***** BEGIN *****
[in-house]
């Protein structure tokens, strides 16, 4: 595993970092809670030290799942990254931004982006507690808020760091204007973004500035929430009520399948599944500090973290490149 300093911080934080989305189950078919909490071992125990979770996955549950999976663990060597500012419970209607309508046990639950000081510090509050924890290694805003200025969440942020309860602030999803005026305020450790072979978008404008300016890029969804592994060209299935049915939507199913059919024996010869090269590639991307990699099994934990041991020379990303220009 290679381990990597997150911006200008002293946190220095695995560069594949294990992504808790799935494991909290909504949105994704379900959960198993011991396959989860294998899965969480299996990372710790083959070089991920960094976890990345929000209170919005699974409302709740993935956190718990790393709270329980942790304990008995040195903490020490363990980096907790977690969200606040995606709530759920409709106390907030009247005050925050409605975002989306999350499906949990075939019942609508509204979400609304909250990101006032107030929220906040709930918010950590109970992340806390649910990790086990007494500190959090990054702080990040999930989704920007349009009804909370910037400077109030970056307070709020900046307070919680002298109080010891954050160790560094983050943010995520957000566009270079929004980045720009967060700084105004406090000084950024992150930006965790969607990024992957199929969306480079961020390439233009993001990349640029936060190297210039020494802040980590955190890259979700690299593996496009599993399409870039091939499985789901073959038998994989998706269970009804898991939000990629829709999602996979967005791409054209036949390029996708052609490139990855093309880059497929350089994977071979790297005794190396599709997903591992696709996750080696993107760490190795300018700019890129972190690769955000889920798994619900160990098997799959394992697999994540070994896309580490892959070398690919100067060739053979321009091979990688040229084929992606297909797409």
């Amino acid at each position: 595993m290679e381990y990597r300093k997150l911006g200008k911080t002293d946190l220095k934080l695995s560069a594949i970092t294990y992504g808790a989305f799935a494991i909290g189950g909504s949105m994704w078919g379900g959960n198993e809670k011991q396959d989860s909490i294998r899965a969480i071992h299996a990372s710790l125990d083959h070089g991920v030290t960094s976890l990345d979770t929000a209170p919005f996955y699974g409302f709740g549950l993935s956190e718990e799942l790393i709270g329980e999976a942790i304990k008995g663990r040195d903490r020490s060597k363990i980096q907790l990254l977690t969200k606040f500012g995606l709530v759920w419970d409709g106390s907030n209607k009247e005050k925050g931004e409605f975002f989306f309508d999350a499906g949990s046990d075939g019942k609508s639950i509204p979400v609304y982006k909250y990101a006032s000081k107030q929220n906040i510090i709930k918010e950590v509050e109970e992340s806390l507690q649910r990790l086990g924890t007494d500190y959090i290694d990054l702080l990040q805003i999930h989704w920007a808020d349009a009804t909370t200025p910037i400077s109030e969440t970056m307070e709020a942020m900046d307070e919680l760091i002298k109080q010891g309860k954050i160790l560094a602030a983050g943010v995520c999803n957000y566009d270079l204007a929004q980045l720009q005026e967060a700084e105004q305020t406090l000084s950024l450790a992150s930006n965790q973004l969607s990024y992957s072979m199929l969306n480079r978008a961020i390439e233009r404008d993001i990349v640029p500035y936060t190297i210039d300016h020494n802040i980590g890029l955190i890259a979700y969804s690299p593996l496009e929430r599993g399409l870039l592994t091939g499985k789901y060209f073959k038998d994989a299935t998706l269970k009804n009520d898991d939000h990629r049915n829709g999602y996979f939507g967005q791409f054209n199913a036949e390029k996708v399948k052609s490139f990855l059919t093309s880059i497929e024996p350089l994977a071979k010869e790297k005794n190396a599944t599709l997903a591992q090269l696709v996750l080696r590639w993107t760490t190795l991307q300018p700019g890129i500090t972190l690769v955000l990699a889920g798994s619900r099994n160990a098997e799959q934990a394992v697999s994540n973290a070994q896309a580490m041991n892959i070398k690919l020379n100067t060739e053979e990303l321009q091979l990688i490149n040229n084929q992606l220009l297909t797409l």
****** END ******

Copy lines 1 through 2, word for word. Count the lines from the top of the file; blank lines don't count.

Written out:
[in-house]
């Protein structure tokens, strides 16, 4: 595993970092809670030290799942990254931004982006507690808020760091204007973004500035929430009520399948599944500090973290490149 300093911080934080989305189950078919909490071992125990979770996955549950999976663990060597500012419970209607309508046990639950000081510090509050924890290694805003200025969440942020309860602030999803005026305020450790072979978008404008300016890029969804592994060209299935049915939507199913059919024996010869090269590639991307990699099994934990041991020379990303220009 290679381990990597997150911006200008002293946190220095695995560069594949294990992504808790799935494991909290909504949105994704379900959960198993011991396959989860294998899965969480299996990372710790083959070089991920960094976890990345929000209170919005699974409302709740993935956190718990790393709270329980942790304990008995040195903490020490363990980096907790977690969200606040995606709530759920409709106390907030009247005050925050409605975002989306999350499906949990075939019942609508509204979400609304909250990101006032107030929220906040709930918010950590109970992340806390649910990790086990007494500190959090990054702080990040999930989704920007349009009804909370910037400077109030970056307070709020900046307070919680002298109080010891954050160790560094983050943010995520957000566009270079929004980045720009967060700084105004406090000084950024992150930006965790969607990024992957199929969306480079961020390439233009993001990349640029936060190297210039020494802040980590955190890259979700690299593996496009599993399409870039091939499985789901073959038998994989998706269970009804898991939000990629829709999602996979967005791409054209036949390029996708052609490139990855093309880059497929350089994977071979790297005794190396599709997903591992696709996750080696993107760490190795300018700019890129972190690769955000889920798994619900160990098997799959394992697999994540070994896309580490892959070398690919100067060739053979321009091979990688040229084929992606297909797409």